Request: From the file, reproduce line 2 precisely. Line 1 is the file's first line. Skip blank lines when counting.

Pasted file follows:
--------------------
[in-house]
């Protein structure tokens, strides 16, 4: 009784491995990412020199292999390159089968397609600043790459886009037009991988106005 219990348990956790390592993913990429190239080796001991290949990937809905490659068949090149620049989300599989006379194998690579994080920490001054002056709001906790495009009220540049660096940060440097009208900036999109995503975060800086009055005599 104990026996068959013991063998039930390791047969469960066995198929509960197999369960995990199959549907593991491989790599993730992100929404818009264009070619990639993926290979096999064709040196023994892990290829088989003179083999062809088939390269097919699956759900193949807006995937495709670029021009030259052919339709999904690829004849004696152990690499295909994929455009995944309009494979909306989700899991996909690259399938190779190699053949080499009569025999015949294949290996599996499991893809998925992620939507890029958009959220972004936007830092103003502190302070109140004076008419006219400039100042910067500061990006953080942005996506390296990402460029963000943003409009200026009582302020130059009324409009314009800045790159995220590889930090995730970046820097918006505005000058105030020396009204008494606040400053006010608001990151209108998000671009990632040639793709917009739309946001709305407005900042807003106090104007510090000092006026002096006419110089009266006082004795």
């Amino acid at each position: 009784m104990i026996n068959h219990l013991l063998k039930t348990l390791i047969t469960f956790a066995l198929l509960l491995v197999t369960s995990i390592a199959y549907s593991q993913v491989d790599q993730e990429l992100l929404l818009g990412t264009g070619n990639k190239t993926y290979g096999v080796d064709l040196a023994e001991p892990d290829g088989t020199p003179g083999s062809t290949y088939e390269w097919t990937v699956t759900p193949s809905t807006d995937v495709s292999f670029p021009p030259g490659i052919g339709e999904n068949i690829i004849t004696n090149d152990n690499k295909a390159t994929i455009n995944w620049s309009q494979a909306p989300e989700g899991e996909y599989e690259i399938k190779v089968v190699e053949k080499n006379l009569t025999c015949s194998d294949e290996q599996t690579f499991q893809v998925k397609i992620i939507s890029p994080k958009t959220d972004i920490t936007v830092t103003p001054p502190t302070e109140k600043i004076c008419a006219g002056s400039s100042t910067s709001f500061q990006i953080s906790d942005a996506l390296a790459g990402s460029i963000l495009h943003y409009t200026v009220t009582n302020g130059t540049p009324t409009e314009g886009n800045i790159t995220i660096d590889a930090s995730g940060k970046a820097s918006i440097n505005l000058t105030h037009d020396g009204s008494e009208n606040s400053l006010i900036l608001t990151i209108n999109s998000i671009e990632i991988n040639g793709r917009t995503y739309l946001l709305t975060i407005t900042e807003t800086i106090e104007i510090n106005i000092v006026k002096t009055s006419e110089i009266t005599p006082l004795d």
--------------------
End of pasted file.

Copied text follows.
């Protein structure tokens, strides 16, 4: 009784491995990412020199292999390159089968397609600043790459886009037009991988106005 219990348990956790390592993913990429190239080796001991290949990937809905490659068949090149620049989300599989006379194998690579994080920490001054002056709001906790495009009220540049660096940060440097009208900036999109995503975060800086009055005599 104990026996068959013991063998039930390791047969469960066995198929509960197999369960995990199959549907593991491989790599993730992100929404818009264009070619990639993926290979096999064709040196023994892990290829088989003179083999062809088939390269097919699956759900193949807006995937495709670029021009030259052919339709999904690829004849004696152990690499295909994929455009995944309009494979909306989700899991996909690259399938190779190699053949080499009569025999015949294949290996599996499991893809998925992620939507890029958009959220972004936007830092103003502190302070109140004076008419006219400039100042910067500061990006953080942005996506390296990402460029963000943003409009200026009582302020130059009324409009314009800045790159995220590889930090995730970046820097918006505005000058105030020396009204008494606040400053006010608001990151209108998000671009990632040639793709917009739309946001709305407005900042807003106090104007510090000092006026002096006419110089009266006082004795």